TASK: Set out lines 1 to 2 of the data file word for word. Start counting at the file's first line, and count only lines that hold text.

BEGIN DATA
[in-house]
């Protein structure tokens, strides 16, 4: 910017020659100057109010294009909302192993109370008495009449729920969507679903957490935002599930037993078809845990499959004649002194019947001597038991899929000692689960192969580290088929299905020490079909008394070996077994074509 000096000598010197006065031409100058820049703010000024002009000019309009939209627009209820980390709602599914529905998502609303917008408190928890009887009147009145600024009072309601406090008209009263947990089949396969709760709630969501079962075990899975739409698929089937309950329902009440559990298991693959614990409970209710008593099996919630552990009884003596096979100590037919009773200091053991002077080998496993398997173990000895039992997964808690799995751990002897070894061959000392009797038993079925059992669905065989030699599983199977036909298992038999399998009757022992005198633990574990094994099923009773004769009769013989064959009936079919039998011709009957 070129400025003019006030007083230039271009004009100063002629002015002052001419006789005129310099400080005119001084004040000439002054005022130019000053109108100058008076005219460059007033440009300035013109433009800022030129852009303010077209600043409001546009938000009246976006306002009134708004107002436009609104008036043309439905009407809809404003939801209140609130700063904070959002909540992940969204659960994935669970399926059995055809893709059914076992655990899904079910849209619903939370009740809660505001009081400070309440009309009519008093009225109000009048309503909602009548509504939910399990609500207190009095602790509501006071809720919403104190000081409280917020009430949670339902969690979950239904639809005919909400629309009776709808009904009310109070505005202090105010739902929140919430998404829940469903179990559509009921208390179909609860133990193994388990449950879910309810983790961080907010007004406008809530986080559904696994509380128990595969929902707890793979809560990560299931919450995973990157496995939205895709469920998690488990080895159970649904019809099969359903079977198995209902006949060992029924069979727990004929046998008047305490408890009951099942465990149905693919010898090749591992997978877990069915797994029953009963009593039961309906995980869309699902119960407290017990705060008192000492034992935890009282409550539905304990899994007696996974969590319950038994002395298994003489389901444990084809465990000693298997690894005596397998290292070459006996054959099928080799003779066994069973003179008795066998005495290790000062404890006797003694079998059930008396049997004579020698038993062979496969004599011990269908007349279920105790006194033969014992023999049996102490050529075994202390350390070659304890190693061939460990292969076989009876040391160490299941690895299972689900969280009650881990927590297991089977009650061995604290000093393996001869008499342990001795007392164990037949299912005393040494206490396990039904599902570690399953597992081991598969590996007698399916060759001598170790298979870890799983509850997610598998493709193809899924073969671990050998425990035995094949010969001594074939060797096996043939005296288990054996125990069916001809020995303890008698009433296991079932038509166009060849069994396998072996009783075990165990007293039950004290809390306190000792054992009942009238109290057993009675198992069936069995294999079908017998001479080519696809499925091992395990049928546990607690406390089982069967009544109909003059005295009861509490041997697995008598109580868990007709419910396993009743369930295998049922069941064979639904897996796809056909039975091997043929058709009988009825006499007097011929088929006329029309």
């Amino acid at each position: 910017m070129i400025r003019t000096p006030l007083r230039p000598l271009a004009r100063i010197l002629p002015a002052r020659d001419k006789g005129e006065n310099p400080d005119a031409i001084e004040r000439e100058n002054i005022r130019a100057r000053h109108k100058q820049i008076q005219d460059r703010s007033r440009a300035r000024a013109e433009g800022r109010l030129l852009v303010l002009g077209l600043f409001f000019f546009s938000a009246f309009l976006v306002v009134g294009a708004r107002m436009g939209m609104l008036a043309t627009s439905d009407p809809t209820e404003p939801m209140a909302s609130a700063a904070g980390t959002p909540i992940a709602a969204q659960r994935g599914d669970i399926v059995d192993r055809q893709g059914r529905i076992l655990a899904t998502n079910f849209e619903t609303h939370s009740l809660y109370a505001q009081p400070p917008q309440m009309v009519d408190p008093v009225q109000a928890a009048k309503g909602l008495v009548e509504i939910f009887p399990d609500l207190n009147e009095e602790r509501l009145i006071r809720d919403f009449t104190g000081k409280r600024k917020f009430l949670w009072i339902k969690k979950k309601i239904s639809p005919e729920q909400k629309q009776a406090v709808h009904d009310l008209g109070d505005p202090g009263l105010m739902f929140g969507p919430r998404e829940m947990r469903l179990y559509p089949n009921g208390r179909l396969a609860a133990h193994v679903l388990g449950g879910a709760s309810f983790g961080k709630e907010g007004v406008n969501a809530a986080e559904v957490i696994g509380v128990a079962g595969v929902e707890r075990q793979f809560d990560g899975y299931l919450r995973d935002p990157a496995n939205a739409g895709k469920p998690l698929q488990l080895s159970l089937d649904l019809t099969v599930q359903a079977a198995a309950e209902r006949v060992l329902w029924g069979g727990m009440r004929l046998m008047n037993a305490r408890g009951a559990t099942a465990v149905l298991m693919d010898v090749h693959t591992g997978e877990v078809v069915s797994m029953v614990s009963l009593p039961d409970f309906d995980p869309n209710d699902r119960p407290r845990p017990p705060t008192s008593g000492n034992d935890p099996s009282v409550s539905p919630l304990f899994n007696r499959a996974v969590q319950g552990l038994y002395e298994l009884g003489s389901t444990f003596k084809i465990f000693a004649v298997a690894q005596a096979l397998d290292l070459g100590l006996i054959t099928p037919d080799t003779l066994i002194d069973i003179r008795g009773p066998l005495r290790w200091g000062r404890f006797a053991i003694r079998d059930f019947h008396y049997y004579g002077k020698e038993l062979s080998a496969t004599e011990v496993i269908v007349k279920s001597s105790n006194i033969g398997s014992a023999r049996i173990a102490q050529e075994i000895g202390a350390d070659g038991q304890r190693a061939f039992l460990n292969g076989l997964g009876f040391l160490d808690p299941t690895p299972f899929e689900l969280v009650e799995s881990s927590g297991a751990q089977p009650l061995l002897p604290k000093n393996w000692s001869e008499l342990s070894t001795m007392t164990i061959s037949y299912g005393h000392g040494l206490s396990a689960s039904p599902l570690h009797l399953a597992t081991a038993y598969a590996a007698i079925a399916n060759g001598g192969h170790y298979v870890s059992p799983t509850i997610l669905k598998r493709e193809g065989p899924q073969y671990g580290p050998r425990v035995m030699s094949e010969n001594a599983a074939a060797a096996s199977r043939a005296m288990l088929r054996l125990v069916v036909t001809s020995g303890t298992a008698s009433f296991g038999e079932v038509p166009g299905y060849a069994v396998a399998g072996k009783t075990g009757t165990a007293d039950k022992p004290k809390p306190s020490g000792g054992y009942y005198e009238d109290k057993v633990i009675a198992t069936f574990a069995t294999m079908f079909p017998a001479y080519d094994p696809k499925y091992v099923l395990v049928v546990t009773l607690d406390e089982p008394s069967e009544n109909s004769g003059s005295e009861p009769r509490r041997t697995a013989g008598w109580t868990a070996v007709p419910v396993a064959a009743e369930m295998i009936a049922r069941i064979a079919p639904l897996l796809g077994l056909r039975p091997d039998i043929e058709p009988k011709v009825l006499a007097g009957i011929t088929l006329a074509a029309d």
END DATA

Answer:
[in-house]
């Protein structure tokens, strides 16, 4: 910017020659100057109010294009909302192993109370008495009449729920969507679903957490935002599930037993078809845990499959004649002194019947001597038991899929000692689960192969580290088929299905020490079909008394070996077994074509 000096000598010197006065031409100058820049703010000024002009000019309009939209627009209820980390709602599914529905998502609303917008408190928890009887009147009145600024009072309601406090008209009263947990089949396969709760709630969501079962075990899975739409698929089937309950329902009440559990298991693959614990409970209710008593099996919630552990009884003596096979100590037919009773200091053991002077080998496993398997173990000895039992997964808690799995751990002897070894061959000392009797038993079925059992669905065989030699599983199977036909298992038999399998009757022992005198633990574990094994099923009773004769009769013989064959009936079919039998011709009957 070129400025003019006030007083230039271009004009100063002629002015002052001419006789005129310099400080005119001084004040000439002054005022130019000053109108100058008076005219460059007033440009300035013109433009800022030129852009303010077209600043409001546009938000009246976006306002009134708004107002436009609104008036043309439905009407809809404003939801209140609130700063904070959002909540992940969204659960994935669970399926059995055809893709059914076992655990899904079910849209619903939370009740809660505001009081400070309440009309009519008093009225109000009048309503909602009548509504939910399990609500207190009095602790509501006071809720919403104190000081409280917020009430949670339902969690979950239904639809005919909400629309009776709808009904009310109070505005202090105010739902929140919430998404829940469903179990559509009921208390179909609860133990193994388990449950879910309810983790961080907010007004406008809530986080559904696994509380128990595969929902707890793979809560990560299931919450995973990157496995939205895709469920998690488990080895159970649904019809099969359903079977198995209902006949060992029924069979727990004929046998008047305490408890009951099942465990149905693919010898090749591992997978877990069915797994029953009963009593039961309906995980869309699902119960407290017990705060008192000492034992935890009282409550539905304990899994007696996974969590319950038994002395298994003489389901444990084809465990000693298997690894005596397998290292070459006996054959099928080799003779066994069973003179008795066998005495290790000062404890006797003694079998059930008396049997004579020698038993062979496969004599011990269908007349279920105790006194033969014992023999049996102490050529075994202390350390070659304890190693061939460990292969076989009876040391160490299941690895299972689900969280009650881990927590297991089977009650061995604290000093393996001869008499342990001795007392164990037949299912005393040494206490396990039904599902570690399953597992081991598969590996007698399916060759001598170790298979870890799983509850997610598998493709193809899924073969671990050998425990035995094949010969001594074939060797096996043939005296288990054996125990069916001809020995303890008698009433296991079932038509166009060849069994396998072996009783075990165990007293039950004290809390306190000792054992009942009238109290057993009675198992069936069995294999079908017998001479080519696809499925091992395990049928546990607690406390089982069967009544109909003059005295009861509490041997697995008598109580868990007709419910396993009743369930295998049922069941064979639904897996796809056909039975091997043929058709009988009825006499007097011929088929006329029309």